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Adamchuk, Dmitry V.

Institute of Management in Education, Russian Academy of Education
Moscow, Russia

Publications by Adamchuk, Dmitry V.

Sobkin V.S., Adamchuk D.V. (2015). The attitudes of Russian teenagers toward sexual aggression. Psychology in Russia: State of the Art, 8(3), 61-69.

The data reported in the article describe the attitudes of teenagers to problems concerning sexual violence and aggression. Given the lack of any national systems that could monitor negative factors in the teenage environment, including sexual aggression, special value lies in the data obtained through questionnaires, as these data allow us to evaluate the prevalence of such factors, and they also describe the typical lifestyles of modern Russian teenagers.
The main objective of the study was to describe the age dynamics and gender specifics of teenagers’ attitudes toward the problem of sexual aggression: its prevalence, probable reasons for it, ways of dealing with such situations.
This article is based on data from a research project conducted in 2012 in the Krasnoyarsk region. The research particularly addressed various aspects of schoolchildrens sexual behavior and their attitudes toward sexual violence. The main research method was a paper questionnaire. It was administered to 1,540 children in the 7th, 9th, and 11th grades.
The results showed that every tenth teenager indicated the presence of sexual-violence victims in their circle. According teenagers’ opinions about the reasons for sexual violence the main reasons are “bad luck,” “provocative appearance” “carelessness”. The majority of teenagers will seek help in case of rape.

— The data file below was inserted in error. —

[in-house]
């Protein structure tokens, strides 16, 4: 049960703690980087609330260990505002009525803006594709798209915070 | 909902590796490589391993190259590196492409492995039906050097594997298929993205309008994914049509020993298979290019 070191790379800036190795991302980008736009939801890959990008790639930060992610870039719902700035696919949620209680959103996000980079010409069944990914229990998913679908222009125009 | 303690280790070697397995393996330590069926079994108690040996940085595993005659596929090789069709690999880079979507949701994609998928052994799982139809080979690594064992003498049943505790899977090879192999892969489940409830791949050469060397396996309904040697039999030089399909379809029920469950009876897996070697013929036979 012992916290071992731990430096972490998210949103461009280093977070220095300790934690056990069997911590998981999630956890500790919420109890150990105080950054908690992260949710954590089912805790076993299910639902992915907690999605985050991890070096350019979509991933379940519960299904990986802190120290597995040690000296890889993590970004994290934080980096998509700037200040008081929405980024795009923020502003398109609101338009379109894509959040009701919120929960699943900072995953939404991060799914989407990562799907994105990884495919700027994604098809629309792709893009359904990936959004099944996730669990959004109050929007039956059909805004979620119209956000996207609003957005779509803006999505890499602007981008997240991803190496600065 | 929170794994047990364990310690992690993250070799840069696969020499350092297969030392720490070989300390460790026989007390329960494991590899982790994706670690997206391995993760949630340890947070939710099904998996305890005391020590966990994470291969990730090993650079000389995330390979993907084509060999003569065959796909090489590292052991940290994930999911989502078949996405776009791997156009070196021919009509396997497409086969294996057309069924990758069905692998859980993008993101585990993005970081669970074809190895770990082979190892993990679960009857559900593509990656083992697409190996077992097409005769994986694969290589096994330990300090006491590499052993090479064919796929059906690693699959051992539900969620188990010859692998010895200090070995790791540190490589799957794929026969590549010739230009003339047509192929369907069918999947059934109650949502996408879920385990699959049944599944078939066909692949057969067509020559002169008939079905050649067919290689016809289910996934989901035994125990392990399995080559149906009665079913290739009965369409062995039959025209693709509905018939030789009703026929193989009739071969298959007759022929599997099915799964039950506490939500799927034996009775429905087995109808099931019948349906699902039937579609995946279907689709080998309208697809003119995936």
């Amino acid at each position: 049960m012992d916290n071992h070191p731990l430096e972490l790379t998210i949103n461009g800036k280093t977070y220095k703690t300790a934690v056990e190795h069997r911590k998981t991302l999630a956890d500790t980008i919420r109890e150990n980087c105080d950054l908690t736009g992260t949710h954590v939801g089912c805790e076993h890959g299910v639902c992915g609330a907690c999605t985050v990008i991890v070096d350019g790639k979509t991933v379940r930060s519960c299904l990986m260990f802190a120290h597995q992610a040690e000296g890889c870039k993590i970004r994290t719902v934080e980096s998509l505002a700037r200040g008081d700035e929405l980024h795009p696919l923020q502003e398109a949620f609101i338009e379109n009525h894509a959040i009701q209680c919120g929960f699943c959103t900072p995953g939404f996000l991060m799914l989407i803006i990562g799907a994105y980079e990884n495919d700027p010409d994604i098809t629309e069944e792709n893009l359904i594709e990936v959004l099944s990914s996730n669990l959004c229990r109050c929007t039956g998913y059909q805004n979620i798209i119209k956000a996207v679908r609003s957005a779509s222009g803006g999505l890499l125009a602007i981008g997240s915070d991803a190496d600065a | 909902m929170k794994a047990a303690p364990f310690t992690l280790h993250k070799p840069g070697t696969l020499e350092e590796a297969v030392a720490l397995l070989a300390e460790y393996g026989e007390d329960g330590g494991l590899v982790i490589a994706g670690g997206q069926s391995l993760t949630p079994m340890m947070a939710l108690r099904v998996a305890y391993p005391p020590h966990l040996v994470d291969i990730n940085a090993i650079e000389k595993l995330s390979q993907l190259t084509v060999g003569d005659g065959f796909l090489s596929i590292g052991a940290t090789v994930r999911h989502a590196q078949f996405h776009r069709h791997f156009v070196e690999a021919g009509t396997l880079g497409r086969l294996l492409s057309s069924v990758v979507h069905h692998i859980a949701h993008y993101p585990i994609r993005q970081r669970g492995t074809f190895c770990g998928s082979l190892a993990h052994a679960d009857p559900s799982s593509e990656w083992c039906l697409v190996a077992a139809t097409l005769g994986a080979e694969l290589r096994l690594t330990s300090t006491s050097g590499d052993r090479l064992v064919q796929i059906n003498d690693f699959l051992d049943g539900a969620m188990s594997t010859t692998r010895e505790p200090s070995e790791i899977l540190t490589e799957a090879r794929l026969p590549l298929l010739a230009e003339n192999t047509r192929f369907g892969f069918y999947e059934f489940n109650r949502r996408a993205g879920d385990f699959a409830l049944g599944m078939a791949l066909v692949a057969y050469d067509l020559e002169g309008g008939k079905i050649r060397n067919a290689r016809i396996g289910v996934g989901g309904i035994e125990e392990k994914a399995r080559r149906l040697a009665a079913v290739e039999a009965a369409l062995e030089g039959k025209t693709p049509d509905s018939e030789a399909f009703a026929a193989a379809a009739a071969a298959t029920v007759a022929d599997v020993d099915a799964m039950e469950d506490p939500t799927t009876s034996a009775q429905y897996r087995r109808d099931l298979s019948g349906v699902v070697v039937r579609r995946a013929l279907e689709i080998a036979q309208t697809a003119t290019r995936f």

The answers of teenagers who have sexual experience regarding possible solutions for sexually traumatic situations show their readiness to take responsibility for their behavior and its consequences, as well as for their mental and physical health. In this respect sexual experience can be viewed as an indicator of teenagers’ personal and psychological readiness to lead a grownup life independently of their parents.
To sum up, analyzing schoolchildren’s replies, even to those questions that were not asked directly but in oblique form, allows us to conclude that the teenage environment involves an aggressive (unlawful) component, which usually appears to be a “hidden layer” of interpersonal relations in the microsocial circle of a schoolchild. As a result, the threat of becoming a victim of bullying (ostracism) can block a teenager’s search for help.

DOI:  10.11621/pir.2015.0305
Pages:  61-69
ThemesSocial psychology / Developmental psychology
Keywords:  puberty, prevalence of sexual aggression, reasons for sexual aggression, sup¬port for victims of sexual violence, demographic and socially stratified factors

Available Online: 09.30.2015